Monday morning news: July 15, 2019

Tropical Storm Barry drenches Gulf Coast » Tropical Storm Barry dumped rain as it slowly swept inland through Gulf Coast states Sunday. 

Total rainfall is coming in lighter than predicted—but Louisiana Governor John Bel Edwards over the weekend warned that flood risks remain. 

EDWARDS: I should point out that even the revised crest heights qualify as major flooding and present serious threats to life and to property. So I implore you to remain alert and aware.

And some parts of the state have in fact seen flooding, both from rain and storm surge. 

The storm briefly reached hurricane status at landfall before weakening. By Sunday morning, maximum sustained winds dropped to about 40 miles an hour. 

Barry knocked out power to thousands, and far from the storm’s center—officials issued tornado warnings east of Baton Rouge and in Mississippi. No serious damage or injuries were reported. 

Governor Edwards said President Trump quickly signed an emergency declaration at his request and has promised federal assistance in the wake of the storm. 

ICE begins crackdown operation » Immigration and Customs Enforcement over the weekend reportedly began its national crackdown on people living in the country illegally. 

Fox News citing a senior administration official said ICE started raids late Saturday in multiple cities.  

Officials in New York City say ICE officers swept multiple neighborhoods there, but did not succeed in rounding up any residents there illegally. 

City council member Carlos Menchaca said that may be due to an information campaign. Local activists and city officials have been encouraging residents to not cooperate with ICE. 

MENCHACA: The message knowing your rights not to open the door, not to talk to ICE agents is working. Those were two unsuccessful attempts to remove people from our neighborhood. So that’s what’s working and that’s what we’re going to try to do the rest of this week. 

ICE is targeting immigrants in 10 major cities who’ve been given orders to leave the country. 

Questions and calls for investigation follow Manhattan blackout » The lights went out on Broadway Saturday night. A power outage struck more than 40 blocks of Manhattan including Times Square.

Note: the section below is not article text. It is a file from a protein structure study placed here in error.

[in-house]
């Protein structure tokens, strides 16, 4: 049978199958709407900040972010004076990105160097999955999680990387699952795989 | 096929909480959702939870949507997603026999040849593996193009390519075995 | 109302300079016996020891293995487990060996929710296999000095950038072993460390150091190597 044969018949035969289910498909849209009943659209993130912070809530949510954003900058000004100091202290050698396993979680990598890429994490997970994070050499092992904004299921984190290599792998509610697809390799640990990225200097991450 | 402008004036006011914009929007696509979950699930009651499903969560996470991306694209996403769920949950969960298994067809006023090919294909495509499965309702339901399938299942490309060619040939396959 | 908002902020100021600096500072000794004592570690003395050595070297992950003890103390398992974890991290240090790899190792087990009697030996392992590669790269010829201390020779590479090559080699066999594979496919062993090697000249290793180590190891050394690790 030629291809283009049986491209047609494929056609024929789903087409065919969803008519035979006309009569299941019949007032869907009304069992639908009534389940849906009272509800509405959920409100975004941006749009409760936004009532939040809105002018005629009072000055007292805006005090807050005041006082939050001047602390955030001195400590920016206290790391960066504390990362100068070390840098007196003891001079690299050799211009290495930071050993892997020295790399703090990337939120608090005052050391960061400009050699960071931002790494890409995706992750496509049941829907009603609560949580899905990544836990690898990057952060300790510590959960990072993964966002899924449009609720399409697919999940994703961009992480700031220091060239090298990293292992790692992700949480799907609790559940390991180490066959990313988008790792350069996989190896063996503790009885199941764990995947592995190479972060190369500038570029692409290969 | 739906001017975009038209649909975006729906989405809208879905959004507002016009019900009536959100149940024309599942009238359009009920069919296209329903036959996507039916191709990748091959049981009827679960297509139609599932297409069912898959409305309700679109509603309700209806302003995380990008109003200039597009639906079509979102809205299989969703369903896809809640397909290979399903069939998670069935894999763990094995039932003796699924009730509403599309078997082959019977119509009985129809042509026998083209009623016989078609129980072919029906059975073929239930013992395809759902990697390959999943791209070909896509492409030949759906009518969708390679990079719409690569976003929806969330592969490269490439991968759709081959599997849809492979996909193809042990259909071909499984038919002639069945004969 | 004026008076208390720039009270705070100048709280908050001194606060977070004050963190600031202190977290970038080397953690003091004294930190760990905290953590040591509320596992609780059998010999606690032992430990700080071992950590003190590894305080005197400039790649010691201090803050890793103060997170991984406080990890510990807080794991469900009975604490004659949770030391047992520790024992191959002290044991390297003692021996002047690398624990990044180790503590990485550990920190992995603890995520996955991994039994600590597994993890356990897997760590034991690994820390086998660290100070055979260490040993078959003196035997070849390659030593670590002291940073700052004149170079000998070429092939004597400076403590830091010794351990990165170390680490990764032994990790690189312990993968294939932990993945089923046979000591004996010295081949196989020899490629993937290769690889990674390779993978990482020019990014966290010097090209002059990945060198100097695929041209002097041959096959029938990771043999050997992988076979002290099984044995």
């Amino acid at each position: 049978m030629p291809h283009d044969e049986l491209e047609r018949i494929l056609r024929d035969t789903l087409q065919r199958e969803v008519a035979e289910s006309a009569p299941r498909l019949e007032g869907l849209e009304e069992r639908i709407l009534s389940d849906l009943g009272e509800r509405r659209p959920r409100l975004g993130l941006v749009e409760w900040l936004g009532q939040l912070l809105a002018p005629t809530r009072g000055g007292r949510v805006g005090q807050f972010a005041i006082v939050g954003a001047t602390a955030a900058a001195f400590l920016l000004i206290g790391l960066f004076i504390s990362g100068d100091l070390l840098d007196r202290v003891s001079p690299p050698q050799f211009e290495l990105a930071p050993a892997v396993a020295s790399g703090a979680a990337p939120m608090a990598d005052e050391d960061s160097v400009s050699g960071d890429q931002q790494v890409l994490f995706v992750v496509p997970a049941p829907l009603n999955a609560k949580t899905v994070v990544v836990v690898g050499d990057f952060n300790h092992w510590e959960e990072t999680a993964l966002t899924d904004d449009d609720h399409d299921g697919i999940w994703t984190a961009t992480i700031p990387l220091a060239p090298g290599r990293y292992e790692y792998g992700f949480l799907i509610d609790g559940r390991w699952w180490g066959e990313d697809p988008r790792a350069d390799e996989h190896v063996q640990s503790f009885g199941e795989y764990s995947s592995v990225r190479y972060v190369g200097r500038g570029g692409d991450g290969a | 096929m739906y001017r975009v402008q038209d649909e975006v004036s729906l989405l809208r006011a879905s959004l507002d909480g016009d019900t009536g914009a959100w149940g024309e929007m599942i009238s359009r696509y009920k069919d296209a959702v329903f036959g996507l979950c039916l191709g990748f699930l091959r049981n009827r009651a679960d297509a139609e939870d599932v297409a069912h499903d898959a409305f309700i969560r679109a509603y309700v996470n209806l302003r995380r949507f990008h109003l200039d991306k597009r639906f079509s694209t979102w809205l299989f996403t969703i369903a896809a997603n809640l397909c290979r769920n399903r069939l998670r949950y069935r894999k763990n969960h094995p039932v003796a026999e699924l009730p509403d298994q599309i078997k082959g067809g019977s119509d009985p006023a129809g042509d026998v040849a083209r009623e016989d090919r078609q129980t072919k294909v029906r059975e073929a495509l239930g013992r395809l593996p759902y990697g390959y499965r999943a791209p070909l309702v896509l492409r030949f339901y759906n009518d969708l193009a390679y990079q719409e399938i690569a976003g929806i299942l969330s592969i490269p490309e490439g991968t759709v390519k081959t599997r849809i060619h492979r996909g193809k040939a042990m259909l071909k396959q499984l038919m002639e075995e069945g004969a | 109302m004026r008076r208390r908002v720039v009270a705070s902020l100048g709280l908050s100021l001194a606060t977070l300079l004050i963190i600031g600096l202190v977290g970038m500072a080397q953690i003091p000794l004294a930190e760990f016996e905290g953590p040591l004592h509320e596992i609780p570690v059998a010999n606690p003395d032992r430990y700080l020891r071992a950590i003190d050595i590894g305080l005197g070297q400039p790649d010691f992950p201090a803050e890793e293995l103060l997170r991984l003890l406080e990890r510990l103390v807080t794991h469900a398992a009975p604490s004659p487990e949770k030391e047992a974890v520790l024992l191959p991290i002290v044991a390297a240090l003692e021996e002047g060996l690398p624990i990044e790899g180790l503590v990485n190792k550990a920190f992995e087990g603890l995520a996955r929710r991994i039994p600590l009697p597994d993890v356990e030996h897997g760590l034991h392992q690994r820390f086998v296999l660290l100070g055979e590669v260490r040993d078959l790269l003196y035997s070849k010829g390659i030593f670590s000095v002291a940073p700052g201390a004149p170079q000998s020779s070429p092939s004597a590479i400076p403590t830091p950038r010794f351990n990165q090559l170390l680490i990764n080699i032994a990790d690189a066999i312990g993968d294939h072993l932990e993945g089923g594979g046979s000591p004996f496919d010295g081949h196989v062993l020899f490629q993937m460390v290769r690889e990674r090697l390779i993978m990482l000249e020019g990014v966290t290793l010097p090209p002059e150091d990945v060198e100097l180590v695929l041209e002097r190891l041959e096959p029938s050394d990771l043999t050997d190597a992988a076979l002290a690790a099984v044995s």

It lasted just a few hours, but it left plenty of lingering questions and calls for investigations.

Officials quickly ruled out a cyber-attack on the power grid or any other form of terrorism. Con Edison power company president Tim Cawley said high demand on the electrical grid did not cause the outage. But he said it will take some time to figure out exactly what did

CAWLEY: Certain things we know. The equipment that was restored that is providing the power today, we know that equipment is sound, and that’s the vast majority of the equipment. Certain equipment that requires testing to restore its health, we’re going to have to work through that physical testing. 

Thousands of people crowded the streets Saturday, using their cellphones as flashlights as they tried to stay cool amid a steamy July evening. 

Most Broadway musicals and plays canceled their Saturday night shows, though some cast members staged impromptu performances in the street.

American Airlines extends Boeing flight cancellations » American Airlines is extending flight cancellations, as Boing Max jetliners remain grounded. 

The airline said Sunday that it will keep the 737 Max plane off its schedule until at least November 3rd. That’s two months longer than it had planned.

That means the airline will have to cancel about 115 flights per day until then. American Airlines said it “remains confident” that the FAA will recertify the Max jets this year. But some airline executives are growing doubtful about that timetable.

American has 24 Max jetliners, second only to Southwest Airlines, which has 34 Max jets. It’s canceling about 150 flights per day.

Djokavic tops Federer for Fifth Wimbledon title » Novak Djokavic topped Roger Federer Sunday to win his Fifth Wimbledon title. 

For nearly five tense hours Djokovic and Federer traded the lead, playing on and on until an unprecedented fifth-set tiebreaker settled their Wimbledon final.

Djokovic said coming into the match, the biggest challenge was just trying to remain calm. 

DJOKOVIC: You know, I just told myself before the match I’m going to try to switch off as much as I can from what is happening around us and just be there, be present. 

This triumph also earned Djokovic his 16th Grand Slam trophy overall, moving him closer to the only men ahead of him in tennis history: Federer owns 20, Rafael Nadal has 18.

(AP Photo/Rogelio V. Solis) Tiffany Delee tosses a filled sandbag into the back of the family truck, while her husband Mike Delee, left, readies to tie up another bag, in Morgan City, La., Friday, July 12, 2019. 

WORLD Radio transcripts are created on a rush deadline. This text may not be in its final form and may be updated or revised in the future. Accuracy and availability may vary. The authoritative record of WORLD Radio programming is the audio record.

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